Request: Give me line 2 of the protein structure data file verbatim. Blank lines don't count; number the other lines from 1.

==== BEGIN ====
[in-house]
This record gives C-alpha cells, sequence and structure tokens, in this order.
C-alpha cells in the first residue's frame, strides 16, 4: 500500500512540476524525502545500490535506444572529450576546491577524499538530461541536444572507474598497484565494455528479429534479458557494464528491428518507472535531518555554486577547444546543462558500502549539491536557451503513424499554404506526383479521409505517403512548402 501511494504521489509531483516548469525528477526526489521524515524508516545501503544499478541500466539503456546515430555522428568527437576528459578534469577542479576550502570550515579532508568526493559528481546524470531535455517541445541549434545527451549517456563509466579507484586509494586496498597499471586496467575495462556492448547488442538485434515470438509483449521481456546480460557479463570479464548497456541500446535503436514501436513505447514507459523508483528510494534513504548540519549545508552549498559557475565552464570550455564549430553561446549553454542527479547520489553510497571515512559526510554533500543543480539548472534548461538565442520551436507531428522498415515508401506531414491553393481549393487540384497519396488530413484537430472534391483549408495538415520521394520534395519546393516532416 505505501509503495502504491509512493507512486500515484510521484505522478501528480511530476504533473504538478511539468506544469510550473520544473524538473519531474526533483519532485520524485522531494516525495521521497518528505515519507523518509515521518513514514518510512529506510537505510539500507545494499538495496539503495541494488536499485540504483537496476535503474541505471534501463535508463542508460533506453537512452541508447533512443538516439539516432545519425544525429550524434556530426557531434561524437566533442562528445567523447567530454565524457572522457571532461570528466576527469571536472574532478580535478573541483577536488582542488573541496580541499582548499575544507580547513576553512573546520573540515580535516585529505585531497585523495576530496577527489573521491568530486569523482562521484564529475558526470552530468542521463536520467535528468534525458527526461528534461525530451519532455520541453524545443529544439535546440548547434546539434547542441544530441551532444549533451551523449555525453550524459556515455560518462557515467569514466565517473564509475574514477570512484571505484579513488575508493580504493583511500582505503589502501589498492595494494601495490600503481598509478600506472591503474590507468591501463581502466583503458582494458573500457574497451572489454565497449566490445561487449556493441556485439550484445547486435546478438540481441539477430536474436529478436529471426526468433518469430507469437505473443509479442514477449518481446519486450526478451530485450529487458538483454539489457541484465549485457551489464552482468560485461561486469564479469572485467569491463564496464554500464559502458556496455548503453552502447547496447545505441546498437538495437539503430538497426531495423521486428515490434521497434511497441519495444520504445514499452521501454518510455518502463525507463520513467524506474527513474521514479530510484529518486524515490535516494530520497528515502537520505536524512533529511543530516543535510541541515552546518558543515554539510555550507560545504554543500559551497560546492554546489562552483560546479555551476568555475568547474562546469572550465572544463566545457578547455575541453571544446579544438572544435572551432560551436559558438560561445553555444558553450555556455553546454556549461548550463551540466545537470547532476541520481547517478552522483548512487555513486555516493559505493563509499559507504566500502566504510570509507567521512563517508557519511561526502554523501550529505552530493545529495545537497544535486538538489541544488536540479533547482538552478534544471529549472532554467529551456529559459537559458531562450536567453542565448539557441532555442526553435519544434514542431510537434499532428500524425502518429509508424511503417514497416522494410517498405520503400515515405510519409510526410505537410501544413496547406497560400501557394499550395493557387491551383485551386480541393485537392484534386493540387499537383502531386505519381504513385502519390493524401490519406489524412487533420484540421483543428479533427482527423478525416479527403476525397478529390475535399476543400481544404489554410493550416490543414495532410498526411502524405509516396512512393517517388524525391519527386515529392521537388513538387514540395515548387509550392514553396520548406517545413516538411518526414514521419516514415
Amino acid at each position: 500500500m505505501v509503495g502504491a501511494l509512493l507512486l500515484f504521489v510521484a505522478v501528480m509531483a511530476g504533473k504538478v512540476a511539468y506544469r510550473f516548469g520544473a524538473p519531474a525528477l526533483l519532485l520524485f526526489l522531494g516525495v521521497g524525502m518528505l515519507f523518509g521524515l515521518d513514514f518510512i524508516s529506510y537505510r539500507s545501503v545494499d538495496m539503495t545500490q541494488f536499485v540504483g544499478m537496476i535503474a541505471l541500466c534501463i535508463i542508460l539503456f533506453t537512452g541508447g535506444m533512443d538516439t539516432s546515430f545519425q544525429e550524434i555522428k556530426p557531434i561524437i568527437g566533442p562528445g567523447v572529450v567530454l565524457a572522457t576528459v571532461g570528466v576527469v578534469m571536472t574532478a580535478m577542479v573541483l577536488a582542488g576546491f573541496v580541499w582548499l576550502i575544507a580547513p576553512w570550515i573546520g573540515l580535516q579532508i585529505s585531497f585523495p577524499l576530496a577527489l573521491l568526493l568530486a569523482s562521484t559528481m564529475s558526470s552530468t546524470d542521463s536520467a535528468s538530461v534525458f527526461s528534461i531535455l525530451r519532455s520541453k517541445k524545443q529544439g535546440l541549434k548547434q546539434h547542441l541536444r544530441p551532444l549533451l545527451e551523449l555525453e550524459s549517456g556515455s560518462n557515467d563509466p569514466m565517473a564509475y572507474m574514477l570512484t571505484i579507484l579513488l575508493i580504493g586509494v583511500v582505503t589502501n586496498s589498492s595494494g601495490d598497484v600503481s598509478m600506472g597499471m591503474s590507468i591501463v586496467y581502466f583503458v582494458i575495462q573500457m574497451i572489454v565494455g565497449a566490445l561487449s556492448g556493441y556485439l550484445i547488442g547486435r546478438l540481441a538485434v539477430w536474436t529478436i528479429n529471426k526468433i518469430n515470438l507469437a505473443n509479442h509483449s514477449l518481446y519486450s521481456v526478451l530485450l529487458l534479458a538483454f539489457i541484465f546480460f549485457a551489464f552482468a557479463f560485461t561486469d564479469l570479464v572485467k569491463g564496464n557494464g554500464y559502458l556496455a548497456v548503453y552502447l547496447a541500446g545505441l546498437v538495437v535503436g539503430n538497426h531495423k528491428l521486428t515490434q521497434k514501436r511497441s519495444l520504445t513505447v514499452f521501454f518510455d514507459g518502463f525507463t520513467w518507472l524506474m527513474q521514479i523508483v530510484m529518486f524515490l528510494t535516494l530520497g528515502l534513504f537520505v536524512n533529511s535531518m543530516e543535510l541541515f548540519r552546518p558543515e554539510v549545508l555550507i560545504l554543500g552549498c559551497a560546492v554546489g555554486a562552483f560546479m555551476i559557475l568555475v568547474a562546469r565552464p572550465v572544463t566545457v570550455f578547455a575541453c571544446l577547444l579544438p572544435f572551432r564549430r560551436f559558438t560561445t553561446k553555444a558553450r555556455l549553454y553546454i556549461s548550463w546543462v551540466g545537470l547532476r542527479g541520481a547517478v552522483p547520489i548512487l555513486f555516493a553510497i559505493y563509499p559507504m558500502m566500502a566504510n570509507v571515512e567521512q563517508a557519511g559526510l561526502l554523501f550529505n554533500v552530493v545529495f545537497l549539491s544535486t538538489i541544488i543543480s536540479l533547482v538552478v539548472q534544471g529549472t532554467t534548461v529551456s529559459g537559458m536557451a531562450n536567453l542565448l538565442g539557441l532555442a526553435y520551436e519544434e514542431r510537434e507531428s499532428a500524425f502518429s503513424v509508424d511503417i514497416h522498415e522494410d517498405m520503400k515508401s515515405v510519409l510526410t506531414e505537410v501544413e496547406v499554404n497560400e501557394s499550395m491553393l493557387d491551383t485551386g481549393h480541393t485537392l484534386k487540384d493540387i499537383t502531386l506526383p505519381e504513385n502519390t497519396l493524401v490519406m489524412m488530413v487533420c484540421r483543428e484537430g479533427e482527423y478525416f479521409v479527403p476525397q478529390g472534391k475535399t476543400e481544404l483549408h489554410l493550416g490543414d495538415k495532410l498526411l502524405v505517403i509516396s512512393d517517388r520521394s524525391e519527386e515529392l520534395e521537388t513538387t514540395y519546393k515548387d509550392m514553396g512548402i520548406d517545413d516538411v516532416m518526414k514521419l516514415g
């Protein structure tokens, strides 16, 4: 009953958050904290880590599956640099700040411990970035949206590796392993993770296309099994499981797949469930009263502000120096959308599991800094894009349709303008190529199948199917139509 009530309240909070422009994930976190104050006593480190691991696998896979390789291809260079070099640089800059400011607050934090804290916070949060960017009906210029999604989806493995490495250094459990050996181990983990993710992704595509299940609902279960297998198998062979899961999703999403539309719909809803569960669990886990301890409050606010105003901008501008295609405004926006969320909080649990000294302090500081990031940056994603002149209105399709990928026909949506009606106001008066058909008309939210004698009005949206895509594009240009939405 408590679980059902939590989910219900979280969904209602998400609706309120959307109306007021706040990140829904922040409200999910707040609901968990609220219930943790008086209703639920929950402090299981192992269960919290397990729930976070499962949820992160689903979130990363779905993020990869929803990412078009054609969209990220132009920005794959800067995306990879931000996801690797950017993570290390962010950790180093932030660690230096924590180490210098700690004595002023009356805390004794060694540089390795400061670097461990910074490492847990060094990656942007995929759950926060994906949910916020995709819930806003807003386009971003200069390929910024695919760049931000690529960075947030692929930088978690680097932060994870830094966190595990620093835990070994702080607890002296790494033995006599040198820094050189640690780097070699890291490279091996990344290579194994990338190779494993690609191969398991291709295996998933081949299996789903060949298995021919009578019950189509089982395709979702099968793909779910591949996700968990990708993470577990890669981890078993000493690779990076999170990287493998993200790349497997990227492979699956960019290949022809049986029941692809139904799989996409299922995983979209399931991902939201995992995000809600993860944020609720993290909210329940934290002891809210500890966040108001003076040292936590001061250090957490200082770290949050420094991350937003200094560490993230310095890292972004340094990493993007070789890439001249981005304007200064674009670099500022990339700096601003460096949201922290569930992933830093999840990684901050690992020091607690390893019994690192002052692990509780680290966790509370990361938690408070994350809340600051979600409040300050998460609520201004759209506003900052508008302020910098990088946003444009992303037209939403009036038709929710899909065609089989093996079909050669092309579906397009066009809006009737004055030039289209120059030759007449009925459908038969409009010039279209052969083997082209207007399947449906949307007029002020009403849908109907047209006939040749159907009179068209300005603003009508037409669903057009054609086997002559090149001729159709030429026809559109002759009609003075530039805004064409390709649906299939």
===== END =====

This record gives C-alpha cells, sequence and structure tokens, in this order.